A University of Chicago website dedicated to abortion access went live on June 6, immediately drawing criticism from some right-to-life groups. The site, entitled Accessing Abortion in Illinois: A Guide for Health Care and Social Service Providers, has been criticized for some of its information and its accessibility to students.
The online guide, which is addressed to health-care and social service providers in Illinois, includes, among other things, a background on the prevalence of abortion, an overview of laws affecting abortion access in Illinois, a list of counseling options and resources, and help locating family planning clinics. It also has sub-pages on different types of abortion procedures, how to pay for an abortion, and links to care for patients with special considerations, such as victims of sexual assault or minors.
Illinois Right to Life released a statement criticizing the site on June 9, drawing attention from other right-to-life groups and publications, including sites such as College Fix, The Daily Caller, Illinois Review, Illinois Christian News, and others. In the statement, Executive Director Emily Zender criticized the guide for promoting one-sided information, specifically the guide’s negative characterization of crisis pregnancy centers and assurance of the safety of abortion.
“I was disappointed because for an educational institution the possibility is to offer facts and to encourage [students] to use those facts, and I thought this guide was deviating from that and preventing them from exercising all health-care options available to them,” Zender said in an interview with the Maroon.
Zender said that she is concerned that not only providers but also University of Chicago students will use the guide. The guide notes that college-aged women are the largest percentage of individuals who obtain abortions each year, and there is no comparable guide for family-planning services published by the University and aimed specifically at students.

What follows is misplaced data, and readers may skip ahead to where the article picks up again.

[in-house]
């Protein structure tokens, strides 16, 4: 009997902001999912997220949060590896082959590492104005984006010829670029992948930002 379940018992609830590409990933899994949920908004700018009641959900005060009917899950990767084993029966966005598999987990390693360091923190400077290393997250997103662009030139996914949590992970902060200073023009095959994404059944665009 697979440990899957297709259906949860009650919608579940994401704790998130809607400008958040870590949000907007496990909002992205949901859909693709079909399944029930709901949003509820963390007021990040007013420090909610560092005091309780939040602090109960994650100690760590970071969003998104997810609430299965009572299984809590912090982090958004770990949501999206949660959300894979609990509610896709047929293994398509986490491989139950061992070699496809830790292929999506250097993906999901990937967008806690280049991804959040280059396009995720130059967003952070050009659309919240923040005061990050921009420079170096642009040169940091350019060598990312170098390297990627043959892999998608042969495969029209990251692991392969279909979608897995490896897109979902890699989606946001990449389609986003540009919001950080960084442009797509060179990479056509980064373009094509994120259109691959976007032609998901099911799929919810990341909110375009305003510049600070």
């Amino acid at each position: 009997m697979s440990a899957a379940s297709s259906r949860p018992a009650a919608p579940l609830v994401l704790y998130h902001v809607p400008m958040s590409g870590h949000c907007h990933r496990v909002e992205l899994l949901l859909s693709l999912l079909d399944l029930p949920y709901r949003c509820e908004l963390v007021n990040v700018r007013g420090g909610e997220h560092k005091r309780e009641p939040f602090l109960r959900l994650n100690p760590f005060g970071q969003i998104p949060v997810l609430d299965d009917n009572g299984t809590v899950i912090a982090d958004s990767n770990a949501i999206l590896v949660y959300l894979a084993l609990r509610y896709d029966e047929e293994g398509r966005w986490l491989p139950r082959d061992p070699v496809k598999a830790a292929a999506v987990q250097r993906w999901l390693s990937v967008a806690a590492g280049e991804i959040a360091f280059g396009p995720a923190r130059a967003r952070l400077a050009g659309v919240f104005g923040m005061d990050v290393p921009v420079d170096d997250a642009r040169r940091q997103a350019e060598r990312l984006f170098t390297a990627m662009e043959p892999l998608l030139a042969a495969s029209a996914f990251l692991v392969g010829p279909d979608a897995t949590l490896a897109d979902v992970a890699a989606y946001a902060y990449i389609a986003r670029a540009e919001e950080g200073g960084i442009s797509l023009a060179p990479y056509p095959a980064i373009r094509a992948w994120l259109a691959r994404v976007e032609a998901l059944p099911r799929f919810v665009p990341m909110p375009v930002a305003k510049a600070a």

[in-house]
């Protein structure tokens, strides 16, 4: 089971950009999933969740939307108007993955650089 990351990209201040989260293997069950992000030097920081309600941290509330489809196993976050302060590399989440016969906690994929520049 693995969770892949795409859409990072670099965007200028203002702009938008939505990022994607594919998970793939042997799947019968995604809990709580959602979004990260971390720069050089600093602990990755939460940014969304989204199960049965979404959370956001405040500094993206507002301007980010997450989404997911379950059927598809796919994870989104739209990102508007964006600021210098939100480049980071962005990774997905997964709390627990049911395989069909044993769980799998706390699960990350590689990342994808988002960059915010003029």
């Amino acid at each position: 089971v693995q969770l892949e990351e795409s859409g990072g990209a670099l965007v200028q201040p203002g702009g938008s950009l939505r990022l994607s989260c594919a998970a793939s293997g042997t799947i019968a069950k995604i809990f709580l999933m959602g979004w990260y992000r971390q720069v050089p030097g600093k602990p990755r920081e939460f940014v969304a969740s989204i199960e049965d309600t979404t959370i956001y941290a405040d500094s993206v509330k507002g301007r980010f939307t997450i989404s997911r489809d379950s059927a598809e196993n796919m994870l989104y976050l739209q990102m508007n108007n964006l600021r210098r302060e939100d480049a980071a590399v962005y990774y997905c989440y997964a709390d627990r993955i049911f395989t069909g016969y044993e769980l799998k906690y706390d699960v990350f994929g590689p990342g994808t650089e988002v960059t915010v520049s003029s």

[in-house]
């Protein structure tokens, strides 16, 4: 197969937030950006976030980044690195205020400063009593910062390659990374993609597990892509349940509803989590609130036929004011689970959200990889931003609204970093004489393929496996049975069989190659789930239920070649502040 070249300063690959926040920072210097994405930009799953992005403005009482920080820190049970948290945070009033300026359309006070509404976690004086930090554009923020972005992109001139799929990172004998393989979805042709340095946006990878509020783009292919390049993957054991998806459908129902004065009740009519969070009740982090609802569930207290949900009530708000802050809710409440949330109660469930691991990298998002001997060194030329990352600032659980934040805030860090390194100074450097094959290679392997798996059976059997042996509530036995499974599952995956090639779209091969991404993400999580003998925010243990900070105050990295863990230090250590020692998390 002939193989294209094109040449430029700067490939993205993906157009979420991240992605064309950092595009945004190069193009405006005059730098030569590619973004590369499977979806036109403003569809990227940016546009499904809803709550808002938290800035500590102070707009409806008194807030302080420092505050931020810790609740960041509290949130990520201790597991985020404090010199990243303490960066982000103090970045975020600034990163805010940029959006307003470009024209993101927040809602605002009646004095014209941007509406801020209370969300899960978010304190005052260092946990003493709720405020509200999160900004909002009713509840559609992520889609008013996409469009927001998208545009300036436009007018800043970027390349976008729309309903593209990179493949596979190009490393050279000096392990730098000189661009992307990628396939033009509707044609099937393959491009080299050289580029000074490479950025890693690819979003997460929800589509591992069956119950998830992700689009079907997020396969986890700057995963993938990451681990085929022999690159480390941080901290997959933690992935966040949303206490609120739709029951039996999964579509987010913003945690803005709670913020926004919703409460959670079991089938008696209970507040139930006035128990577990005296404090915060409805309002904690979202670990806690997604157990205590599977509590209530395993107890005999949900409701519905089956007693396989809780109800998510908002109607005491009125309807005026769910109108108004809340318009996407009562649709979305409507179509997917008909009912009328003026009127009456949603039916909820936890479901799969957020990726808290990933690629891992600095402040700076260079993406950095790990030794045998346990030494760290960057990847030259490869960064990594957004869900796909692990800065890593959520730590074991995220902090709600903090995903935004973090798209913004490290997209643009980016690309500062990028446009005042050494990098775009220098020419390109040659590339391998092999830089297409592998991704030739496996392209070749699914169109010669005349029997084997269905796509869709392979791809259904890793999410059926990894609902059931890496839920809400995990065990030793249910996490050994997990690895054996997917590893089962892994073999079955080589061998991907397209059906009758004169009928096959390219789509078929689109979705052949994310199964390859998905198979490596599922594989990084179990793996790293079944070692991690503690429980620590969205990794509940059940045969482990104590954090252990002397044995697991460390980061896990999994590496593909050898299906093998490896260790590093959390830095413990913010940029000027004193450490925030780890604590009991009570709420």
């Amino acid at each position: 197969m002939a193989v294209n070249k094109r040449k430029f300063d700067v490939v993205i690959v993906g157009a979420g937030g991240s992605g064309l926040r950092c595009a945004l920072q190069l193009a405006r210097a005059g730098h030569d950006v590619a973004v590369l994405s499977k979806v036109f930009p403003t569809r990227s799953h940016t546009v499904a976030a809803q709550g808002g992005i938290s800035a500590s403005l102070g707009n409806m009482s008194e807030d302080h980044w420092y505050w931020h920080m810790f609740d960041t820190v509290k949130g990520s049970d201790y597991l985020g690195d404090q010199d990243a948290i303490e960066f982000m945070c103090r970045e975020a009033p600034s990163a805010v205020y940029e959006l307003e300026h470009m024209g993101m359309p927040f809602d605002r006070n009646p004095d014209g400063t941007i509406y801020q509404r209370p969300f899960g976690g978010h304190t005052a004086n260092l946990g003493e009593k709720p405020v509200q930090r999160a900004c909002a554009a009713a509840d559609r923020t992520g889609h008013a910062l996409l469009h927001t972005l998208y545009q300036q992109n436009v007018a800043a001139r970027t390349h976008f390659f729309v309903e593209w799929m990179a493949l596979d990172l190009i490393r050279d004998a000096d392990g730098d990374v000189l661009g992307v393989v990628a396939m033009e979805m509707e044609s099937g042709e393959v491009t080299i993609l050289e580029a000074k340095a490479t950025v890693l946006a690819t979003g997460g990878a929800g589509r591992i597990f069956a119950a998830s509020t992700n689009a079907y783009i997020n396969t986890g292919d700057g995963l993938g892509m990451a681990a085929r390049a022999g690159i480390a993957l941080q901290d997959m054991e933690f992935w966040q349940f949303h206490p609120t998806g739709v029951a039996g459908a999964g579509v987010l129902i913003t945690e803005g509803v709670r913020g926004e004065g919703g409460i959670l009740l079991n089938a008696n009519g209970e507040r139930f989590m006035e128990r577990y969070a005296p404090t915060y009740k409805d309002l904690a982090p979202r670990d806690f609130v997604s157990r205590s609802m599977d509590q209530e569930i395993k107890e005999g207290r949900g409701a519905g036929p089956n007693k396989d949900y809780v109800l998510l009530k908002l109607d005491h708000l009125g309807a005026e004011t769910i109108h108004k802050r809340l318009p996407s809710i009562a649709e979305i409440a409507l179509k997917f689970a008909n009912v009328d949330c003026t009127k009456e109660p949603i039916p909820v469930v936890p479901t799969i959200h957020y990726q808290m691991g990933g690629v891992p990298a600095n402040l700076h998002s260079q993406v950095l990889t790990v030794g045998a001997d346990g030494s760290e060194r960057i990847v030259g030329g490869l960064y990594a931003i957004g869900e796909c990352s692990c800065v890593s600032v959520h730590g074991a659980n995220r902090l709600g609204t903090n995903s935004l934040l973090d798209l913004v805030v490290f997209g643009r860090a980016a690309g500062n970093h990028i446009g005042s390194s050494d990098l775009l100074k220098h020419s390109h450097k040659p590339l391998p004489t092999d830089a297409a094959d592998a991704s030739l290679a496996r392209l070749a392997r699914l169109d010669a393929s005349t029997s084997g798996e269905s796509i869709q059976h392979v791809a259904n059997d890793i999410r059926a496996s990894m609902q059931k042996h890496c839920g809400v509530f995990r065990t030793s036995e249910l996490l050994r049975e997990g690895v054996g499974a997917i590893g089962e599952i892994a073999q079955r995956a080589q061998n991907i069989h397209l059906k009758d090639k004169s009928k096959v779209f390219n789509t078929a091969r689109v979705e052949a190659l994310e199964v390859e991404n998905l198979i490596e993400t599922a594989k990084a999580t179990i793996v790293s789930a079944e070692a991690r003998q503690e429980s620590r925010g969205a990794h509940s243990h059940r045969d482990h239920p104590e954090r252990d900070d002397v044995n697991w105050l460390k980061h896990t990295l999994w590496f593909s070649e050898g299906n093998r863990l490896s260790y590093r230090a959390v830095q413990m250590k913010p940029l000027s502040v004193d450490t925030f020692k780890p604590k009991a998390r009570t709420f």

Rising third-year Cait Duggan, co-president of the RSO Students for Life, agreed that students would use the guide.
“We’re not sure how many students do seek abortions, but we believe that there is a population that do, so we think there will be students turning to this website,” she said. “By having this website [the University] is going to be able to facilitate abortions but it doesn’t seem like they’re going to be interested in helping students who want to keep their children.”
In a Maroon article from January 2013 (“After Roe, UCMC Gives Choice,” 1/25/13), Whitaker estimated that the Ryan Center Clinic performs approximately one abortion procedure for a student a month. An abortion procedure at the Ryan Center Clinic costs between $350–$1,500, depending on the stage of the pregnancy, and U-SHIP, as well as many other health insurance plans, covers abortion.
University spokesperson Jeremy Manier asserted that the guide is not intended for students. The site, addressing health and social service providers in its title, does not offer direct advice to women with unplanned pregnancy.
The guide was funded by a New York–based national advocacy group, the National Institute for Reproductive Health, and was produced in partnership with the Institute’s Urban Initiative and two University departments: the Section of Family Planning and Contraceptive Research, and the Center for Interdisciplinary Inquiry and Innovation in Sexual and Reproductive Health.
The guide resulted from a roundtable discussion between more than 50 social service providers and other professionals in fall 2012 about abortion access in Chicago and reproductive justice.
“A point of consensus in that discussion was that Illinois health and social service providers lacked a reliable, comprehensive resource to help them navigate clinical, legal and financial barriers to abortion access in Illinois,” Amy Whitaker, assistant professor of obstetrics/gynecology at the University of Chicago Medicine, wrote in a statement.
“A guiding principle of the site is that health and social service providers should be able to offer patients comprehensive information about all of their options so that patients can make informed choices for themselves,” she added.
- Additional reporting by Ankit Jain